In this moving tale of an author who grieves for a friend in the island that Robinson Crusoe…
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The New Yorker, which traditionally puts a limited amount of print content for free online, posted its latest Jonathan Franzen story behind the ‘like’ wall of its Facebook fan page this week.
”We were trying to do something interesting on Facebook,” Alexa Cassanos, the magazine’s spokesperson, said. “We have 200,000-plus fans and we wanted to do something special for them.”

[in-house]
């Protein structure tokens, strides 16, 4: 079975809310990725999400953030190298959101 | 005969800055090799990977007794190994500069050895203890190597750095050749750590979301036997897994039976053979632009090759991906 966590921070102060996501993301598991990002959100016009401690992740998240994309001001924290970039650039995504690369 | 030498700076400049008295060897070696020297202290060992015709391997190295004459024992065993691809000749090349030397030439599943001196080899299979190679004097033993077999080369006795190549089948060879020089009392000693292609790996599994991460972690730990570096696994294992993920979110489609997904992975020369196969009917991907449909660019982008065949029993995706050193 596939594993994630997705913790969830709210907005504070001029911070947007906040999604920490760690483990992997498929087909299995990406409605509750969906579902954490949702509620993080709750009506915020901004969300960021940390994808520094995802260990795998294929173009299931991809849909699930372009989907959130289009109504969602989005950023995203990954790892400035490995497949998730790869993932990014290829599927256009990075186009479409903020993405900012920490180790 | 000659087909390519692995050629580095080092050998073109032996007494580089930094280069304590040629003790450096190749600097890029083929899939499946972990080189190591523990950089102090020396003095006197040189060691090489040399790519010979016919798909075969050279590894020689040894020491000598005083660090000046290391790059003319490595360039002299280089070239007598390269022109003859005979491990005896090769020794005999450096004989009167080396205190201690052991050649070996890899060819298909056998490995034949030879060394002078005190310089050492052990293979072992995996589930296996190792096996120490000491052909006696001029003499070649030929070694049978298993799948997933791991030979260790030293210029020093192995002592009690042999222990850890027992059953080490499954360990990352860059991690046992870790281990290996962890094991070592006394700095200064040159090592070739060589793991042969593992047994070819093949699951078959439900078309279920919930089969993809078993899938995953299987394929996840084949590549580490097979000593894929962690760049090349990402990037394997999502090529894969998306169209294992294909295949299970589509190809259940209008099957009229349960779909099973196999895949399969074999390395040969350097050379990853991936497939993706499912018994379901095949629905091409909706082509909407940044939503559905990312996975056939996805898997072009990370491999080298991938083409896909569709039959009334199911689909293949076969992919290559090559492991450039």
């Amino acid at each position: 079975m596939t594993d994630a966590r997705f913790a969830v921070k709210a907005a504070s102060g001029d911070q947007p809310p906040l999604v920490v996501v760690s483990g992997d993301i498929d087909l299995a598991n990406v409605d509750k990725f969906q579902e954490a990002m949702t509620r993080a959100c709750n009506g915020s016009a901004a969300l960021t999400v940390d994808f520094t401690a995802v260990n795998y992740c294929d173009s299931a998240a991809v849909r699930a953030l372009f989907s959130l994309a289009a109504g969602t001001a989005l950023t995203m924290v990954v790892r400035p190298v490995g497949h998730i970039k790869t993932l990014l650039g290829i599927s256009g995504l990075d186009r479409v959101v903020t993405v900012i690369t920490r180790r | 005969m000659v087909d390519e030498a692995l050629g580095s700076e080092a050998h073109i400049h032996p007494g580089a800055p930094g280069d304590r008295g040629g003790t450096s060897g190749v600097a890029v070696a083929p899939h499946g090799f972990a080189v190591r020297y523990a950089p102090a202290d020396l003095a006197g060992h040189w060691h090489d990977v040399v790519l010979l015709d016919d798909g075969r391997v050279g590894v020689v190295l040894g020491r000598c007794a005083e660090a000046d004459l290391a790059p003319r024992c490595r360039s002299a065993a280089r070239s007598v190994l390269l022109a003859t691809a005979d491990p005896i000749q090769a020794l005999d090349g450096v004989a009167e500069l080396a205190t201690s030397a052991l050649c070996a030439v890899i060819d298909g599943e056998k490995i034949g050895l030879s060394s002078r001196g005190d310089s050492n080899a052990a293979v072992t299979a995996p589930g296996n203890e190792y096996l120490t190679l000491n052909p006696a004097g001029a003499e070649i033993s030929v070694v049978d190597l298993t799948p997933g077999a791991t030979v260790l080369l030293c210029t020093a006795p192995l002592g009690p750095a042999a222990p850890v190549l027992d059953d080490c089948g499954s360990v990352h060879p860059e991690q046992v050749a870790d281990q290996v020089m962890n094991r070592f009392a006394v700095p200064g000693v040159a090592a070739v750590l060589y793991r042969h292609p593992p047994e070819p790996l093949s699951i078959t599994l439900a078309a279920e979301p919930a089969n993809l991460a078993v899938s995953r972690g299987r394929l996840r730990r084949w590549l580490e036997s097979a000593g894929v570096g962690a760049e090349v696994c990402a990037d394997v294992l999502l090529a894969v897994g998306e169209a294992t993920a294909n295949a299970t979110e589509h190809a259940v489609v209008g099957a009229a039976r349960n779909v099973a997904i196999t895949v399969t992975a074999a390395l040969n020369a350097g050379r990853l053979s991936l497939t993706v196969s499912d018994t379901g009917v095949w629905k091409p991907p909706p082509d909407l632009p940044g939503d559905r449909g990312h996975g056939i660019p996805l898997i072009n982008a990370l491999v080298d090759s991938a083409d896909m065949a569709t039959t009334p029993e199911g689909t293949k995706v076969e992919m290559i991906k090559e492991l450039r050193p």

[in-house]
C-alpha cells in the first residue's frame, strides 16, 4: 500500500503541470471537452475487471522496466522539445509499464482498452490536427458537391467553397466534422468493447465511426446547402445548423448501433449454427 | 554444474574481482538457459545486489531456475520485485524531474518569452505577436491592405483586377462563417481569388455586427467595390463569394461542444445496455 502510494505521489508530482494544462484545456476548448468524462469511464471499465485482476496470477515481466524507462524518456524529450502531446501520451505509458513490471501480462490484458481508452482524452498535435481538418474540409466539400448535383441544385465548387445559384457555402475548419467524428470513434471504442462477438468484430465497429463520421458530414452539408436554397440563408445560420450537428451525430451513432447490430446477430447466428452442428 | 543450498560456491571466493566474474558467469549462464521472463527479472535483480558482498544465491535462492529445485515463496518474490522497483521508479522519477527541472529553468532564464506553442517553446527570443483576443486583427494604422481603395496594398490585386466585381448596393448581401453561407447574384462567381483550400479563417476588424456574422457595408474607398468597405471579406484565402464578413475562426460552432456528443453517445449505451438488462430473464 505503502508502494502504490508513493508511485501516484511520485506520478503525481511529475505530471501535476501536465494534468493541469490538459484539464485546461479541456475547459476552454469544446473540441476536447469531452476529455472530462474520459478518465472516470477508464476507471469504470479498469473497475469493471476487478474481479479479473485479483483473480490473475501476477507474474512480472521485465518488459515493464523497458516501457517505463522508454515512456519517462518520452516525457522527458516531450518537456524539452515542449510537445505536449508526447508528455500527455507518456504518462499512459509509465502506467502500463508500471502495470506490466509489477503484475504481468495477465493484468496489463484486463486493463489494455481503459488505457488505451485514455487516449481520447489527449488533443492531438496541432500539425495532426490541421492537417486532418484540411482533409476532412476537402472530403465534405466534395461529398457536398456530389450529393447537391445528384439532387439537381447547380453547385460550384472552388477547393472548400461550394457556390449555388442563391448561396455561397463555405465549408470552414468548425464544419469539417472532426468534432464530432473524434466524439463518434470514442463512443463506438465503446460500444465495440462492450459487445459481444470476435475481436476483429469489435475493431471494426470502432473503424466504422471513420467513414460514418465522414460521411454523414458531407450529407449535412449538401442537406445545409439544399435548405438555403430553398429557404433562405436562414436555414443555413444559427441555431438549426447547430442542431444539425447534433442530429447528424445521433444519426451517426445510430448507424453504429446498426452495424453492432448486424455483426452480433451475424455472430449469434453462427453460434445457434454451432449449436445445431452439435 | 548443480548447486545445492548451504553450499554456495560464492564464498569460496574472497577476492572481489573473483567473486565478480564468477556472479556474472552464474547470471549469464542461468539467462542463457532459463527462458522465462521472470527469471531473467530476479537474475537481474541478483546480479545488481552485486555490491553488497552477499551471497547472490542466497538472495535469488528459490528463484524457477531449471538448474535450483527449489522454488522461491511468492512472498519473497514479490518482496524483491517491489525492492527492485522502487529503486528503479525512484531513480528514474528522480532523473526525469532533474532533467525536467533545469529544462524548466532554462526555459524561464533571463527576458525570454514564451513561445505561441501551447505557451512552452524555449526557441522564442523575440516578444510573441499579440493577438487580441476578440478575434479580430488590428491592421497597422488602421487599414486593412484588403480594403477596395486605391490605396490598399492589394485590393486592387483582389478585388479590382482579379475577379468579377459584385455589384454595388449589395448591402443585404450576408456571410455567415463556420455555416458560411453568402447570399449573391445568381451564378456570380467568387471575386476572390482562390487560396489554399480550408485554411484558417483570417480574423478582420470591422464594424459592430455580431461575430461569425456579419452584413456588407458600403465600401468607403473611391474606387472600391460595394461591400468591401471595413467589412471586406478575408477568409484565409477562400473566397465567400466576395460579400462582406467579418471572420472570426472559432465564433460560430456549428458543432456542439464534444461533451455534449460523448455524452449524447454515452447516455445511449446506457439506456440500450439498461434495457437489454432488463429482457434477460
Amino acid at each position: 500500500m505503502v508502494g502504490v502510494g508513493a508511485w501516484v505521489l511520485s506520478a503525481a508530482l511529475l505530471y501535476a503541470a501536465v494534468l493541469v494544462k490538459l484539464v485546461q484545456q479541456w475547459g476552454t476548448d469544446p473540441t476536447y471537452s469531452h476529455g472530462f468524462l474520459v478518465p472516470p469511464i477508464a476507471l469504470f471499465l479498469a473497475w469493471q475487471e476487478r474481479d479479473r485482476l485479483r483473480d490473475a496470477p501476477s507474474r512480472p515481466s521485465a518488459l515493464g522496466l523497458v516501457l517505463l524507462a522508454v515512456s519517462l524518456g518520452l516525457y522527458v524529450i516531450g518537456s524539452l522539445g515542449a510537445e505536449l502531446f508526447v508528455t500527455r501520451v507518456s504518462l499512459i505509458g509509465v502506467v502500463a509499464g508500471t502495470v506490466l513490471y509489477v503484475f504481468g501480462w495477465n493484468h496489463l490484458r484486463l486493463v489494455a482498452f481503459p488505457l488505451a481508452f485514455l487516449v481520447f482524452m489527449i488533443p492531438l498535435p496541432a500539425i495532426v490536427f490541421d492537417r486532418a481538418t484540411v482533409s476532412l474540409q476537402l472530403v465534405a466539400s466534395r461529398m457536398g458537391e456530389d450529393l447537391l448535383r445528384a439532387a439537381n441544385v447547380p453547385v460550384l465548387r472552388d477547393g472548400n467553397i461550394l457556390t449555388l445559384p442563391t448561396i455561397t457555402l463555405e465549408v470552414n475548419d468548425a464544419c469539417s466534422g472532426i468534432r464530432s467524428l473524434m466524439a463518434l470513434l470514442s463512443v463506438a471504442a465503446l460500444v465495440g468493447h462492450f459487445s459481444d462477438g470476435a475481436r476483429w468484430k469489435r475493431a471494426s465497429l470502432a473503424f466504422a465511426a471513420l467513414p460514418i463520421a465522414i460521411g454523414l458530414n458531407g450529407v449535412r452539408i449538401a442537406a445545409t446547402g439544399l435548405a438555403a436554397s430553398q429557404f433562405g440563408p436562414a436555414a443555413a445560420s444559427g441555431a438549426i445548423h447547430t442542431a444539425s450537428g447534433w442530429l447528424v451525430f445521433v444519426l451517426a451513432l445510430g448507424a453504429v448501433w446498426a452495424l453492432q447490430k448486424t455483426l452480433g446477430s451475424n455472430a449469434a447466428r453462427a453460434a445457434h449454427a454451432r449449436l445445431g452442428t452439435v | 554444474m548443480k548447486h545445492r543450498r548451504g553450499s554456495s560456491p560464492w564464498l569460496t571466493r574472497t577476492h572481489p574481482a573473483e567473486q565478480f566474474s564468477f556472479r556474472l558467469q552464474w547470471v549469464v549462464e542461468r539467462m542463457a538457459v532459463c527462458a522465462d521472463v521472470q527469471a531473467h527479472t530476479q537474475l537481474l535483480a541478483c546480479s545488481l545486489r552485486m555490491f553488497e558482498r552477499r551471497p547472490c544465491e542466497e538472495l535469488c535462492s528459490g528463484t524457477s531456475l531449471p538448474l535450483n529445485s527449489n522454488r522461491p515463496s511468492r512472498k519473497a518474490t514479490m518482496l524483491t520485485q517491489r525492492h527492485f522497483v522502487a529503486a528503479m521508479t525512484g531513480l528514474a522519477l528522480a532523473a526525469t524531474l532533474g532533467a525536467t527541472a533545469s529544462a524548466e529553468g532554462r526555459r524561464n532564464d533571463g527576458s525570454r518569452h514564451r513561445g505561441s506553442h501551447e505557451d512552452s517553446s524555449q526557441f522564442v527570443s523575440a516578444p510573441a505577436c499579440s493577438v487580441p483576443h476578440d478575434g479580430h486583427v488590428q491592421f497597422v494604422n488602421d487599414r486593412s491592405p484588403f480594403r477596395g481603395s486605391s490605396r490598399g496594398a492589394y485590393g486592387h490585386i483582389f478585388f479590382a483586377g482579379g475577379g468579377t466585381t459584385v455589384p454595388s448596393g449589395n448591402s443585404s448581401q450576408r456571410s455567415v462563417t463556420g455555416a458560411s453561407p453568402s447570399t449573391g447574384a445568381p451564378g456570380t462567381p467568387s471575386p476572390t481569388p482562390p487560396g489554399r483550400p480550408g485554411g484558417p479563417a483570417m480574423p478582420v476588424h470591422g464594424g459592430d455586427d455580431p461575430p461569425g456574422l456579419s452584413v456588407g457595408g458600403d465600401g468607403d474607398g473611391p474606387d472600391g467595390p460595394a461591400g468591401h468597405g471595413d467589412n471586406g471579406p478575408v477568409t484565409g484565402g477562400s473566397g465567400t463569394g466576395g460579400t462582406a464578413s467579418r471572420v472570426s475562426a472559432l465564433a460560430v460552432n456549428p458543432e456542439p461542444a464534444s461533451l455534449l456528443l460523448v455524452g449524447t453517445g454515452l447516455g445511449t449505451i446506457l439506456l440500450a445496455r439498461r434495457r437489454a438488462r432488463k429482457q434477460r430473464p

Since not all those fans overlap with the magazine’s one million-plus subscribers, “we wanted to engage with more people on Facebook.”
“We wanted to find new readers as well,” Cassanos told the Wire, citing Facebook fans of the late David Foster Wallace, who figures prominently in the Franzen piece.
The plan is working as the page gained 4,500 fans since Monday morning. Several people, however, complained about the slow loading time or an inability to access the article.
And as for original content on Facebook? New Yorker editors briefly discussed the idea but never “genuinely” considered putting material that does not appear in the magazine on the Facebook page.
This move comes at the heels of the social network’s launch of the “Journalists on Facebook” page on Tuesday.
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